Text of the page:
Here are five clips from the latest episode of my radio show, THE ART MOVEMENT, the weekly radio show hosted/produced by arts presenter Matt Micucci. The show revolves around art and culture, and where all art forms and free thoughts are allowed.
(To listen to/download the full radio show, scroll to the bottom of the page.)
What is The Art Movement?
My thoughts on the negative feedback on this year’s Venice International Film Festival program.
Orson Welles and Dennis Hopper were unruly geniuses.
What is art nouveau?
Who is Alfons Mucha?
Lots more where that came from! You can listen to the full epsiode of THE ART MOVEMENT (including the music) via the player below.
What exactly is art nouveau? Well, essentially, it was a major ornamental style of art that flourished between 1890 and 1910 throughout Europe and later, the United States. Do you want a well-known example? You know the typeface logo on bottles of Coca-Cola? That’s essentially art nouveau.
Incidentally, this show is actually sponsored by Coca-Cola. No, no, that’s clearly not true.
The name of the style says a lot. Translated from French, it means new art. This simple fact already introduces two driving factors of Art Nouveau. One is an opposition to academia. The other is the desire to rethink and modernize art but also everyday life. Let’s start with the first one. Much like impressionism and post-impressionism, art nouveau stood in opposition to academia.
In fact, many of its major artists, including Mucha himself, had been rejected by art schools in their youth. Some simply rejected the idea that art should be taught or learnt in schools like a science. So, rather than looking at art championed by academia, art nouveau artists looked to Japanese woodprints or the post-impressionists or even botanical shapes, illustrations of science books and stained glass art.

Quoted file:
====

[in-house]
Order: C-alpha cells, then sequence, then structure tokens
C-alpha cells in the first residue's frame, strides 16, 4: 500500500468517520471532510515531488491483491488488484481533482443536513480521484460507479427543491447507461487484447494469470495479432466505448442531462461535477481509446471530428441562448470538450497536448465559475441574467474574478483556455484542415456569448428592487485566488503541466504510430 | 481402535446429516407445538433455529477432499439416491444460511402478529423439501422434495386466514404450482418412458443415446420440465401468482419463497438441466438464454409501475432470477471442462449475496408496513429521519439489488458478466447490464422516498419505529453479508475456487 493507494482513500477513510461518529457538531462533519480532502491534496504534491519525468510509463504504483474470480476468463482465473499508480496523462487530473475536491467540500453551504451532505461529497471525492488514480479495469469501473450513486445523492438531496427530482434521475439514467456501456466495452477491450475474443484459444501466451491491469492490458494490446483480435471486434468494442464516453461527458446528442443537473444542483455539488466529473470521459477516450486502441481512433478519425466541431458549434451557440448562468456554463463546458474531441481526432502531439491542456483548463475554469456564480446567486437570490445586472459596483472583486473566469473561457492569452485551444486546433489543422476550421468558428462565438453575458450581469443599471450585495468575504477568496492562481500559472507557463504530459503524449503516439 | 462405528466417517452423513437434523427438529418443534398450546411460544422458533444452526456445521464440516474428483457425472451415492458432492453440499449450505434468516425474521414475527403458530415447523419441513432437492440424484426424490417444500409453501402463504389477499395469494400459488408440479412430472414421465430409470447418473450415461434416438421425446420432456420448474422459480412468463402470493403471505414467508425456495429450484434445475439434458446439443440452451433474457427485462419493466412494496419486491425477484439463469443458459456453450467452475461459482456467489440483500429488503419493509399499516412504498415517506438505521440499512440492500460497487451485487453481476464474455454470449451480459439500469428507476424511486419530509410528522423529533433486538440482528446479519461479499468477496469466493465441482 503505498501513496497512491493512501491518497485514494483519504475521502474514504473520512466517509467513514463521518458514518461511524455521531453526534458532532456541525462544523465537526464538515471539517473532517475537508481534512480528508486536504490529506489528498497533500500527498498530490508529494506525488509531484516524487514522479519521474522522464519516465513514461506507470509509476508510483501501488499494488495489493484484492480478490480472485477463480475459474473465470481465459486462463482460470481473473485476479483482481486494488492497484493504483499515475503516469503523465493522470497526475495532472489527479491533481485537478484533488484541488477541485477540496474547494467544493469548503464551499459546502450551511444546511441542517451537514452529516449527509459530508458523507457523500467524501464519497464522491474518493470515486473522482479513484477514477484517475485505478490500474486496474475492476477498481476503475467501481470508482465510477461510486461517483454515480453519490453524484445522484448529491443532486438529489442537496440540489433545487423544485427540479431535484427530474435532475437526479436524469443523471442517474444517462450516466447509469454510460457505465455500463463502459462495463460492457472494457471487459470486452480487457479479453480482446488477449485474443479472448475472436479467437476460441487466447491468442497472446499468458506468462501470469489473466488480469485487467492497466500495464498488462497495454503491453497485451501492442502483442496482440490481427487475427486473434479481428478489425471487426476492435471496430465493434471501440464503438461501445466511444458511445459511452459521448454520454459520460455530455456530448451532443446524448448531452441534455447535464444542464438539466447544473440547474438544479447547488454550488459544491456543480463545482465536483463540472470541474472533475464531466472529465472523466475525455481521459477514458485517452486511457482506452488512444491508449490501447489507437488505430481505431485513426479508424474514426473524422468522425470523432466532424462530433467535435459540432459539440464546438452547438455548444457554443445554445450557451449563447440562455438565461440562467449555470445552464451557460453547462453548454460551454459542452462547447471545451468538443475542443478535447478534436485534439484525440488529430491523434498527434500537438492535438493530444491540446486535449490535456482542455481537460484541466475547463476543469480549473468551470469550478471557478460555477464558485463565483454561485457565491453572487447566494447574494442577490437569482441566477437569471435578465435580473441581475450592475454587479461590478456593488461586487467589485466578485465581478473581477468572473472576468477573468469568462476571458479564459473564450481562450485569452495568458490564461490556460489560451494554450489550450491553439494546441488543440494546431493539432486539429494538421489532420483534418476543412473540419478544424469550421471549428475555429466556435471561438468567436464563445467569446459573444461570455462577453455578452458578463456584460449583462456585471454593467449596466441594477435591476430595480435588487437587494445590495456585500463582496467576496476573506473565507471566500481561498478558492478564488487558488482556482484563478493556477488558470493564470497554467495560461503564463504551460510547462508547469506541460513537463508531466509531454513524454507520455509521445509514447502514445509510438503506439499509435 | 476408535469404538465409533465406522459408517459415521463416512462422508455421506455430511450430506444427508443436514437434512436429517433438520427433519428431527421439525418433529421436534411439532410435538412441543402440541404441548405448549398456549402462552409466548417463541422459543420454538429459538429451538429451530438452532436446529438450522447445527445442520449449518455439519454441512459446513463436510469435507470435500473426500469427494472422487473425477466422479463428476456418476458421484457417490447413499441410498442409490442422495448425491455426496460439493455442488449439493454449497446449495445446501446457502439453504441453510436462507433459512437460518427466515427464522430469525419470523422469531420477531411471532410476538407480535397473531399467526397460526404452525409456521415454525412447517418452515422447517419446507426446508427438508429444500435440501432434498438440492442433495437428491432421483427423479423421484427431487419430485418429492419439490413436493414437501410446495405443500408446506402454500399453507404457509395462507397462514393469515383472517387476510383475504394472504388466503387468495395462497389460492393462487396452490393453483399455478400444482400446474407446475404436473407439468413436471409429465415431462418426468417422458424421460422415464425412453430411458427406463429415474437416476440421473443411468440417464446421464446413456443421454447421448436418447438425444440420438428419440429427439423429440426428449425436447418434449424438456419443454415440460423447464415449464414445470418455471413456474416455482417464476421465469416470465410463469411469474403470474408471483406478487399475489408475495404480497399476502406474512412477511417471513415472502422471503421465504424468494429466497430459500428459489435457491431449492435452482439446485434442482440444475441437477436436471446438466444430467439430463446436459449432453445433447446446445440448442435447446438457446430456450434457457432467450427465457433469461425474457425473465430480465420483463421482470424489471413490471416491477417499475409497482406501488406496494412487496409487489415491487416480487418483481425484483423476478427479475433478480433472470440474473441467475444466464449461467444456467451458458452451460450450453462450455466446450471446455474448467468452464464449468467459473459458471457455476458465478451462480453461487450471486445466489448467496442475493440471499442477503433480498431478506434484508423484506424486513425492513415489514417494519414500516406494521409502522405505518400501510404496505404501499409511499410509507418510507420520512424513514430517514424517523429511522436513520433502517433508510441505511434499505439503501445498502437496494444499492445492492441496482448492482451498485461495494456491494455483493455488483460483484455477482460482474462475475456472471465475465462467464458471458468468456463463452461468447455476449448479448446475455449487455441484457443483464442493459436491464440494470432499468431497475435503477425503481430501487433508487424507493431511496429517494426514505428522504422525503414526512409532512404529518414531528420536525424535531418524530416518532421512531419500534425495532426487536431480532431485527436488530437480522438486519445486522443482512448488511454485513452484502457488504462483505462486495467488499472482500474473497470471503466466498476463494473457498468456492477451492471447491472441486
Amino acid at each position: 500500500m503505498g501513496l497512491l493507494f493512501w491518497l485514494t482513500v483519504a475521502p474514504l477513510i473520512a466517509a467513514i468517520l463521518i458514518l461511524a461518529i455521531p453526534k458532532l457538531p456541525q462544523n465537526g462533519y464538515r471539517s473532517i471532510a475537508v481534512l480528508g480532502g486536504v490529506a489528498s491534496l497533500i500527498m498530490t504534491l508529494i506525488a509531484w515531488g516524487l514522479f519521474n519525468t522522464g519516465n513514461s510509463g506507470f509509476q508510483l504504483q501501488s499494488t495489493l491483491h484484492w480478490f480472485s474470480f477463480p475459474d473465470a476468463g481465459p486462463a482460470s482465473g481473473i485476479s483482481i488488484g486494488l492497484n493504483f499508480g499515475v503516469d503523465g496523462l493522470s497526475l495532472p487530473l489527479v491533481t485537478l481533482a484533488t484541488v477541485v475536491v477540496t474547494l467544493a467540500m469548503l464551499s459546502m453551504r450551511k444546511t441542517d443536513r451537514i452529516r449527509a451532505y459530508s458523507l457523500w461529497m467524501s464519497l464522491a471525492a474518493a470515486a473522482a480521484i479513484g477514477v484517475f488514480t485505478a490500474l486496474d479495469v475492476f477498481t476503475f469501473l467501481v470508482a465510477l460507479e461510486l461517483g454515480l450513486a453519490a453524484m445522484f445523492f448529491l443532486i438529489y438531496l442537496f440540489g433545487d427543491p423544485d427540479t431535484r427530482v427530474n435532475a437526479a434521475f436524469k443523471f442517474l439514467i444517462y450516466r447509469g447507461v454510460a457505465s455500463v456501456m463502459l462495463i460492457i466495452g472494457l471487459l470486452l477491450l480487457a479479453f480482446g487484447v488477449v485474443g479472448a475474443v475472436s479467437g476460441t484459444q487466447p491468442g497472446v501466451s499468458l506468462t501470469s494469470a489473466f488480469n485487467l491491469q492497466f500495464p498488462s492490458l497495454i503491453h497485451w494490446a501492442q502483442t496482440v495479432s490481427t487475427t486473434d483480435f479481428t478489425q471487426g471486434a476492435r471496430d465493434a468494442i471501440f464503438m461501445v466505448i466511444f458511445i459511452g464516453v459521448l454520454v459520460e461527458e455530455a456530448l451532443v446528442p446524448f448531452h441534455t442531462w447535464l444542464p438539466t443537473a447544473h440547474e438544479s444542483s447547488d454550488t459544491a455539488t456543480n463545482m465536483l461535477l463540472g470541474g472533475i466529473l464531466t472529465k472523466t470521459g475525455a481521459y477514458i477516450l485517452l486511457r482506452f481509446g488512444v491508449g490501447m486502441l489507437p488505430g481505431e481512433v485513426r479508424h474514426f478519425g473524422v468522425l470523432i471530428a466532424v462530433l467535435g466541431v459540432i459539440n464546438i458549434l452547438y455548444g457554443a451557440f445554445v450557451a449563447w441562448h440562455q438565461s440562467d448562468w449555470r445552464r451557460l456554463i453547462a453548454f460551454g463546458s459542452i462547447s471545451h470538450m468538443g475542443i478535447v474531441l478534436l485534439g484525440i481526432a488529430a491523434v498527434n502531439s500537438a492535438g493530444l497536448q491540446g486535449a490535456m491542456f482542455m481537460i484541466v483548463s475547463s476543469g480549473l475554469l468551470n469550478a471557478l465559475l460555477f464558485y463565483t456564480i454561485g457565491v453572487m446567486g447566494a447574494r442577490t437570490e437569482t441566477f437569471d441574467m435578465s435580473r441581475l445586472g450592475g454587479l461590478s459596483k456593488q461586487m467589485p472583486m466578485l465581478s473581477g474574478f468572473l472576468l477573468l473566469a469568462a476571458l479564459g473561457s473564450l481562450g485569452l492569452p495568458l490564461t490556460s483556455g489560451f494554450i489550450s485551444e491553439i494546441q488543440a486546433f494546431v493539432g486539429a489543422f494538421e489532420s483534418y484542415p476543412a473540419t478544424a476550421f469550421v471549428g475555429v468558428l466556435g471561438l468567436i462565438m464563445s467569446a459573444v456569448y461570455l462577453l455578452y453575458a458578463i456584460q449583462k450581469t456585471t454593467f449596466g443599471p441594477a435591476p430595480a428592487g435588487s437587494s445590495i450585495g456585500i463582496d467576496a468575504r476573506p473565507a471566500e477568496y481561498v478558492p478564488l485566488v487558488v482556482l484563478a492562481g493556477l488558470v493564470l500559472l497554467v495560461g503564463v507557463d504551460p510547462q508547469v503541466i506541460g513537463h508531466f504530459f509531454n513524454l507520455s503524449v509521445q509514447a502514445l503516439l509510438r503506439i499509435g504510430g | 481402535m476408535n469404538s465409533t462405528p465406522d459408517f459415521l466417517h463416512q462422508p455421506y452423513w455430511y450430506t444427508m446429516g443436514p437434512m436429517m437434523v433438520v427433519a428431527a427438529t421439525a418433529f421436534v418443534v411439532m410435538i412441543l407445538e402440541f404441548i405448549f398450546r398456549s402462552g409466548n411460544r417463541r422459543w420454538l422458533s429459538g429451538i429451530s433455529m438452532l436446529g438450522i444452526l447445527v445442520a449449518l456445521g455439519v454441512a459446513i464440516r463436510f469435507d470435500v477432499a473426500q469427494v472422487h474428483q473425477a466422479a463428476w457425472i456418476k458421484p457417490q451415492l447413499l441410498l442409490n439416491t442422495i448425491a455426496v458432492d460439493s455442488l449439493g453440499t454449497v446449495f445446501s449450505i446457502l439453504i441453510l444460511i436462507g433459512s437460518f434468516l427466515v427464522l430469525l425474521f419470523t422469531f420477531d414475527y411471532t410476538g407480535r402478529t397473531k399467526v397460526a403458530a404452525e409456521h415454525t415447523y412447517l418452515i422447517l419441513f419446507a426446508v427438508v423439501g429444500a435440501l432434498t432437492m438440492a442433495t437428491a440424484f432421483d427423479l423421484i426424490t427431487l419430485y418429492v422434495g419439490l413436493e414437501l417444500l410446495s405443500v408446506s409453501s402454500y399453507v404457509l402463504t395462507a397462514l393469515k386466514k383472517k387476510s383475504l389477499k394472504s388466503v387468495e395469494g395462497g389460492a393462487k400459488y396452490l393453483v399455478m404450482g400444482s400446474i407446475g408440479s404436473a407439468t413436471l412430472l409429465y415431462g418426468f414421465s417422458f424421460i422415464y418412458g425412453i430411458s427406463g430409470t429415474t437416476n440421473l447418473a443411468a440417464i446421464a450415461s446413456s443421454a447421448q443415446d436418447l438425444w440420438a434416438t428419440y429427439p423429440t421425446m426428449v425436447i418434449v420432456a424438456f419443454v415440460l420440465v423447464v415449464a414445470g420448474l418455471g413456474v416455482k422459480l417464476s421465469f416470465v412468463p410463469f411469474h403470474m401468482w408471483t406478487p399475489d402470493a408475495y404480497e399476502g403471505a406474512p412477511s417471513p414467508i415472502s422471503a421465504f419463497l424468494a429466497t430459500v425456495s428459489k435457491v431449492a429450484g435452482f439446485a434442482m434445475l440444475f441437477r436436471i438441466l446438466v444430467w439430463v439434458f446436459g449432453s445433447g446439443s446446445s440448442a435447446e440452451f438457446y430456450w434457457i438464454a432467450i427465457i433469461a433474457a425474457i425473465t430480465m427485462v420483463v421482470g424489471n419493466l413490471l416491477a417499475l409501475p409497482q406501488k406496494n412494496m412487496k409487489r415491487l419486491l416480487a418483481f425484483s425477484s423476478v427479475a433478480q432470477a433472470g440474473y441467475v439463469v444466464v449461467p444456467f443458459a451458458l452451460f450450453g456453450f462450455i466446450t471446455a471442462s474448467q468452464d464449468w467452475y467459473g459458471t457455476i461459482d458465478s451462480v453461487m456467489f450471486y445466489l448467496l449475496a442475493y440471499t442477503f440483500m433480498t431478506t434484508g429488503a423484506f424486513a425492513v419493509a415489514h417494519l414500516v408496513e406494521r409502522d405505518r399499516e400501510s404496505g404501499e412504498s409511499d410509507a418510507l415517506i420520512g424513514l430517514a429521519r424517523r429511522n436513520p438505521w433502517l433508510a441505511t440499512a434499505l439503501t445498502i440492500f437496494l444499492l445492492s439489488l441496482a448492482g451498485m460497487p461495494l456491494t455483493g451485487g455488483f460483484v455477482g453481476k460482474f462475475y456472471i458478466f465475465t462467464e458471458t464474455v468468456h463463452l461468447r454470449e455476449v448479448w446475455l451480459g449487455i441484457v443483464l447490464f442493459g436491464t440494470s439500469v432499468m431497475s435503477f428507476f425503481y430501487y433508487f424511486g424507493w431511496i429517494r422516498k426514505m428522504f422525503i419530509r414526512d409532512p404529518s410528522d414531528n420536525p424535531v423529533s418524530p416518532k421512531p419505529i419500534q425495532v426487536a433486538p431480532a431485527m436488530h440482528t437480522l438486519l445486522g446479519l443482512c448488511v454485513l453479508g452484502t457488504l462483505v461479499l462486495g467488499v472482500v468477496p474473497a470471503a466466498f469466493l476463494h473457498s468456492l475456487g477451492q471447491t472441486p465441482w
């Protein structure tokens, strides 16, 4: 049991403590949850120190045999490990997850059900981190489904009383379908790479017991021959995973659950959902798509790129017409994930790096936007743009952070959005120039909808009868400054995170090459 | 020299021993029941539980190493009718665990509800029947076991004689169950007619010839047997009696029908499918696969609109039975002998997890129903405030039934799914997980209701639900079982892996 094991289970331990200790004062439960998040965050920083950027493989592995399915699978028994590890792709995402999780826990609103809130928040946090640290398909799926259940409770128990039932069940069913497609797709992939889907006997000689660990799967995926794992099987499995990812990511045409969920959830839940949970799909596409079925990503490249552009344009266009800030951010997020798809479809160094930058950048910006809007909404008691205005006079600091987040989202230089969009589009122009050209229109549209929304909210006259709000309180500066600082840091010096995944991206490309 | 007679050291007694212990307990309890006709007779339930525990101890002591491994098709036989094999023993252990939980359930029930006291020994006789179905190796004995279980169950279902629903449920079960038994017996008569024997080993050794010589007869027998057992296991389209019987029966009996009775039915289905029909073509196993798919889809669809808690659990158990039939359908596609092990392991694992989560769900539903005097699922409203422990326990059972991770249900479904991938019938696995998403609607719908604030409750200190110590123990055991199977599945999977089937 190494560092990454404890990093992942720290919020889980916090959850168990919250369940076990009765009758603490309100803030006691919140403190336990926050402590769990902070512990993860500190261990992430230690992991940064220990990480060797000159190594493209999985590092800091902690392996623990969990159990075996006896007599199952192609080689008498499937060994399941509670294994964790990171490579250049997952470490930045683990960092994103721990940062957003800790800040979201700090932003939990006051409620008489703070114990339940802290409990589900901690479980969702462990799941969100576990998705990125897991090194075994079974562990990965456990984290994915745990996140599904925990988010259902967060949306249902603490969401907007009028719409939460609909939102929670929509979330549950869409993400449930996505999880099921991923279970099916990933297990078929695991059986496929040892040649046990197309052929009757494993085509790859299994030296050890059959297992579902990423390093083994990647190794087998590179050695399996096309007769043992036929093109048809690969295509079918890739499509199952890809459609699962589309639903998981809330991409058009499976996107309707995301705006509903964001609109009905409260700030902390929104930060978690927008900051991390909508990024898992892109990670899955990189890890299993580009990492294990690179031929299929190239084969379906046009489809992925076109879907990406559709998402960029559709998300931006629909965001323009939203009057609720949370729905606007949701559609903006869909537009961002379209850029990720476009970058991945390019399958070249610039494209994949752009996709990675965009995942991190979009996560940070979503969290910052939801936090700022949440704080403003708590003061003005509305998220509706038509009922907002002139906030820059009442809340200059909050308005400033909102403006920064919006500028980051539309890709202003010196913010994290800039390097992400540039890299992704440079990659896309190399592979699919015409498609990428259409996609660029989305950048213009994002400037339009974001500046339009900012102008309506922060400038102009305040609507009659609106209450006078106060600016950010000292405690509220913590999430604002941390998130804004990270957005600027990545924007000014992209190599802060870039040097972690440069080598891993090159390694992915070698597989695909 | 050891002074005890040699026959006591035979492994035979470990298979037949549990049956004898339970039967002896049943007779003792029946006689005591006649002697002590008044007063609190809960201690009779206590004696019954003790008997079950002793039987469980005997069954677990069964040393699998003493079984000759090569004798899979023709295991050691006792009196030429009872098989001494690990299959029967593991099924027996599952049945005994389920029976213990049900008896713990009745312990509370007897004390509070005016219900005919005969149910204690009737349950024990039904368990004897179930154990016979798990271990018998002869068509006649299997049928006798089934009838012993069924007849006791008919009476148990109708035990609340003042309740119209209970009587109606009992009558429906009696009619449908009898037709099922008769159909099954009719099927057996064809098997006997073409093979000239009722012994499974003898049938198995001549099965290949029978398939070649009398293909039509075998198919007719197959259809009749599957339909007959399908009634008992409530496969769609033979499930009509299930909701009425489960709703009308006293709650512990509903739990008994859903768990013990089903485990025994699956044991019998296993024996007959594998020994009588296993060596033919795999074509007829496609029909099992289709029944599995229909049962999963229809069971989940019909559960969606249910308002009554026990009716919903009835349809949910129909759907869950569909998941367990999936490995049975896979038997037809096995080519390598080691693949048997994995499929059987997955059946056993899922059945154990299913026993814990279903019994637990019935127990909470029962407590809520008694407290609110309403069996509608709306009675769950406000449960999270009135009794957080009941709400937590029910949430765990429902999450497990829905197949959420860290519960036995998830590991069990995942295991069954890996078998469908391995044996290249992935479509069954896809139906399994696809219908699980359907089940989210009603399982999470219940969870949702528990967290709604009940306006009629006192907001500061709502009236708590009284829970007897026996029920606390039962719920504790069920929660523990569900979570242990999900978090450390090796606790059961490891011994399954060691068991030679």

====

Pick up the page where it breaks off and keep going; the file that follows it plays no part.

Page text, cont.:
Rather than focusing on imitating life forms, art nouveau artists focused on stylized aesthetics. Some defining traits include two-dimensionality as well as mited and sombre color schemes. The revolutionary impetus of the art movement also manifested itself in interior and exterior designs. Artists designed furniture and every day objects, as well as sculptures and other decor.
The idea was that there should be a continuum between artworks and the decor, and that this continuum should mark a split from the older, classical styles and antique furniture. In fact, you could say that the popularity of art nouveau was benefited by the general uplift of the middle class and the emergence of a new consumer class, with money to spend for their own interior decorations. In other words, to some extent, art nouveau was popular with both the wealthy and the not-so-wealthy.
Aside from all that, art nouveau is known as the first serious art movement to bring serious attention to the graphic arts. Between 1890 and 1920, it was virtually everywhere, from book illustrations to posters. In fact, some of its most famous artworks are poster series, from the Moulin Rouge ones by Henri Toulouse Lautrec to Mucha’s posters for theatrical productions starring the famed actress Sarah Bernhardt.
Art Nouveau did not simply end in 1910 but with changing times come changing trends. In a way, the many driving objectives of art nouveau were carried on by Art Deco, which emerged just before the first world war. Rather than the flowing, curvy patterns of art nouveau, art deco was defined by straight lines and corners.
On the surface, art nouveau may appear to be more keen on aesthetics and beauty. But many of its most notable artists, including Mucha, found ways to talk about serious themes through his own aesthetics. But more on that later. Not to mention that art nouveau was also quite celebrative of sex and sexuality.